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Harnessing information and communication technologies to leverage scarce resources for cancer education, research and practice in developing countries
Health Research Policy and Systems volume 4, Article number: 1 (2006)
In developing countries, low levels of awareness, cost and organizational constraints on access to specialized care contribute to inadequate patient help-seeking behavior. As much as 95% of cancer patients in developing countries are diagnosed at late to end stage disease. Consequently, treatment outcome is dismally poor and a vicious cycle sets in, with public mystification of cancer and the admonishment of cancer medicine as a futile effort, all, to the further detriment of patient help-seeking behavior and treatment engagement. The situation spirals down, when the practice of cancer medicine is not gratifying to the medical practitioner and does not appeal as a medical specialty to those in training. The future of cancer medicine in developing countries thus hinges on the demystification of cancer through positive information, coupled to an effective organization that allows for the optimal use of available resources, facilitates access to specialized care and promotes the flow of knowledge and technology amongst various stakeholders. This paper strives to make a cogent argument and highlight the capital importance of information and communication technologies in organizing and leveraging scarce resources for cancer education, research and practice in developing countries.
Developing countries currently bear fifty-percent of the global cancer burden and, are projected to bear sixty-percent by the year 2020 . The rise in the cancer case-incidence is for the most part ascribed to social, lifestyle and environmental changes concurrent with economic development and globalization [2, 3]. Primarily, the resources mobilized towards improving public health practices and health care delivery, have significantly improved the control capacity of acute life-threatening conditions, increased life expectancies and brought forth chronic conditions such as cancer. Contemporaneously, the HIV/AIDS burden of developing countries would go from a "plague-like" to a manageable chronic endemic condition with its associated malignant complications [4, 5]. Secondarily, economic development is bringing about lifestyle changes that significantly increase the lifetime risk of developing cancer. Notable lifestyle changes include a significant uptake in tobacco and alcohol; increased consumption of processed foods low in fiber and high in refined sugars and saturated fat; increased sedentariness as a result of the mechanization of household chores, transportation and industrial activities [2, 3]. Furthermore, increased industrial activity results in an increase in environmental pollutants and lifetime exposure to carcinogens .
In the wake of an overwhelming cancer case-incidence, an already over-extended healthcare system gives way. Presently, because of low levels of awareness and the cost and organizational constraints on access to specialized care as much as 95% of cancer patients in developing countries are diagnosed at late or end stage disease [6–8]. Consequently, treatment outcome is dismally poor [9–11]. A vicious cycle sets in, with public mystification of cancer and the admonishment of cancer medicine as a futile effort, all to the further detriment of patient help-seeking behavior and treatment engagement. The situation spirals down, when the practice of cancer medicine is not gratifying to the medical practitioner and does not appeal as a medical specialty to those in training.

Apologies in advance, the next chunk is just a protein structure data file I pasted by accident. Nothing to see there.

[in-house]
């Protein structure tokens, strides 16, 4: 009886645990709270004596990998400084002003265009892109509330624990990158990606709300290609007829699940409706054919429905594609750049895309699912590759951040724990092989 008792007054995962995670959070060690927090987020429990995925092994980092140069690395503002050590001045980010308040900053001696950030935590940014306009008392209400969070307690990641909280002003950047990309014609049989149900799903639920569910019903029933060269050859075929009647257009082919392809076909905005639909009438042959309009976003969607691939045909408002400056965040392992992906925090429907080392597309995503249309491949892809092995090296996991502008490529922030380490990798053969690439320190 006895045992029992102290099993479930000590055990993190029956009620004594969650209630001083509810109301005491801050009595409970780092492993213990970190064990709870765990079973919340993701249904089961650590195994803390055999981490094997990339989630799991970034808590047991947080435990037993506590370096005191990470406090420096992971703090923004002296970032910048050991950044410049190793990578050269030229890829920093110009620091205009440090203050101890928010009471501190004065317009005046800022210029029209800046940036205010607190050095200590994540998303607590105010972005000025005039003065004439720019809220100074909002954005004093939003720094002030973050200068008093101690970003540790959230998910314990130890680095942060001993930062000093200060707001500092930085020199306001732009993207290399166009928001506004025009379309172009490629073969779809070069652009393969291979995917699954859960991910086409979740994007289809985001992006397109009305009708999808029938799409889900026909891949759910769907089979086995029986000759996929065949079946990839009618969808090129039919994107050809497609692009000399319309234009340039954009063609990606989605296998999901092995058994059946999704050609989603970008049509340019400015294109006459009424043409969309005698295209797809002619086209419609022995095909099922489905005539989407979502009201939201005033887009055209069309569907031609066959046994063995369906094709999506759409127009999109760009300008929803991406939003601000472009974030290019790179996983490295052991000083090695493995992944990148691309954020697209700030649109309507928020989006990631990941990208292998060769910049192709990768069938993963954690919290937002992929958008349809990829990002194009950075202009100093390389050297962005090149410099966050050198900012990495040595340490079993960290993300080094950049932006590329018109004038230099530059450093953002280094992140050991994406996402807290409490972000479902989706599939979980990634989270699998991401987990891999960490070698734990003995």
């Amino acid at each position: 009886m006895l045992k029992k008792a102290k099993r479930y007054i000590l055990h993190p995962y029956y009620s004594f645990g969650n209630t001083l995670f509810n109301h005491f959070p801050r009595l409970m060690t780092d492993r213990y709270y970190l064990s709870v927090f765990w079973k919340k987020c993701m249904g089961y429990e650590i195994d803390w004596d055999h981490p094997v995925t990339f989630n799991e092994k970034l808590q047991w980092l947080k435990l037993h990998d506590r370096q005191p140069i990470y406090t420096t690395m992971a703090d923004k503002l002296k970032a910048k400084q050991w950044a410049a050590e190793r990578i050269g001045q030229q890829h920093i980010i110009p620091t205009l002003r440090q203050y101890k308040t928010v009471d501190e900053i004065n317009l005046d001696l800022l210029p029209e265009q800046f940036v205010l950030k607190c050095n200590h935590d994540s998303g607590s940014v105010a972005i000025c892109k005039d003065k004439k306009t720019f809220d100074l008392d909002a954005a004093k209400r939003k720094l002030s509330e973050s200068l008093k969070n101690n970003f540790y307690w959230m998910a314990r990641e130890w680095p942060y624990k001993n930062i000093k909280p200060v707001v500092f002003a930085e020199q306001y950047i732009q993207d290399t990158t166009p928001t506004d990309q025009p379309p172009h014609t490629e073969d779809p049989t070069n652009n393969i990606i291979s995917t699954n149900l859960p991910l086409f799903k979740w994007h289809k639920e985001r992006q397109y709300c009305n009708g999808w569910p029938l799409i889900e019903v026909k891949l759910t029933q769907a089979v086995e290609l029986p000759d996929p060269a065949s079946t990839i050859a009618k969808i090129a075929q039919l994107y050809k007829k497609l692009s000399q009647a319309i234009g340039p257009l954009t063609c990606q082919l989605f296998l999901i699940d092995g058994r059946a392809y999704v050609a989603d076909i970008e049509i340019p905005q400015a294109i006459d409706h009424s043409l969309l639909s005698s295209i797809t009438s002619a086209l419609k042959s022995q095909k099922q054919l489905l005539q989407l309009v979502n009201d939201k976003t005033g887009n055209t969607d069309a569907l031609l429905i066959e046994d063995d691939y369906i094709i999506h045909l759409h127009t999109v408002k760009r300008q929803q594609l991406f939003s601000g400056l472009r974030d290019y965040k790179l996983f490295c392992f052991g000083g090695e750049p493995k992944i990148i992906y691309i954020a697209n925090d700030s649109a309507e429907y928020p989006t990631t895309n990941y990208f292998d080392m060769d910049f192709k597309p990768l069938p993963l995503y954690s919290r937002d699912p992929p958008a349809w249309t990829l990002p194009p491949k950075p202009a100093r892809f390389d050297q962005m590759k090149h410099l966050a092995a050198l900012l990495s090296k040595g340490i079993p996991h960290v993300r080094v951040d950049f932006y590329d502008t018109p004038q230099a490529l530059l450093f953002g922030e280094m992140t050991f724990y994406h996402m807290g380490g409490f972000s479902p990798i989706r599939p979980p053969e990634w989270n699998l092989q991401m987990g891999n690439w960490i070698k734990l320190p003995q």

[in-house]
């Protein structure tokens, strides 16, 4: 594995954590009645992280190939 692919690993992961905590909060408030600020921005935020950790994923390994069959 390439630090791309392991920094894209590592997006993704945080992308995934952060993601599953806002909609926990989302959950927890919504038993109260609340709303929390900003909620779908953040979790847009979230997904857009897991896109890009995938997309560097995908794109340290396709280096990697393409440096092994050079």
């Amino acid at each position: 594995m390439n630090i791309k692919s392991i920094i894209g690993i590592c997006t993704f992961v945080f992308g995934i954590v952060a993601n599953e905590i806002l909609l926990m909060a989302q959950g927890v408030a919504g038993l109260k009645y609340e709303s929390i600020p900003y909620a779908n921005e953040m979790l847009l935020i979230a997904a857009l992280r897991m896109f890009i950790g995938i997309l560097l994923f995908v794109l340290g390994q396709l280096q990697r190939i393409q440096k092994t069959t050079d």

By contrast, with existing knowledge and technology, the concerted action of governments, non-governmental organizations and healthcare systems in developed countries can prevent a third of cancers, provide treatment to another third and palliative care to those in need . While this represents a significant stride in the "war against cancer", cancer remains the leading cause of morbidity and mortality in developed countries [1, 13, 14]. This mandates for sustained efforts in the areas of population / epidemiological, and clinical research, where certain limitations have emerged that must be emphasized. Primarily, the relative homogeneity of lifestyle and environmental exposure in developed countries limits the study of cancer promoting and counteracting factors . Secondly, with almost daily and exponential advances in basic and translational research findings, novel cancer drugs and cancer preventive and therapeutic strategies are designed yet not tested because of a contracting patient pool available and willing to participate in clinical trials [15, 16]. It is in fact estimated that more than 80% of biotechnology and pharmaceutical companies miss their deadlines for patient enrollment and loose over 1.3 million dollars in direct and opportunity cost . Overarchingly, the culture of science in western societies has not wholly integrated the complementary culture of science in other societies . As a matter of fact, cross-collaborations yield profound results and there is much to be gained from engaging a south-south and north-south dynamic [2, 18, 19].
Bridging the chasm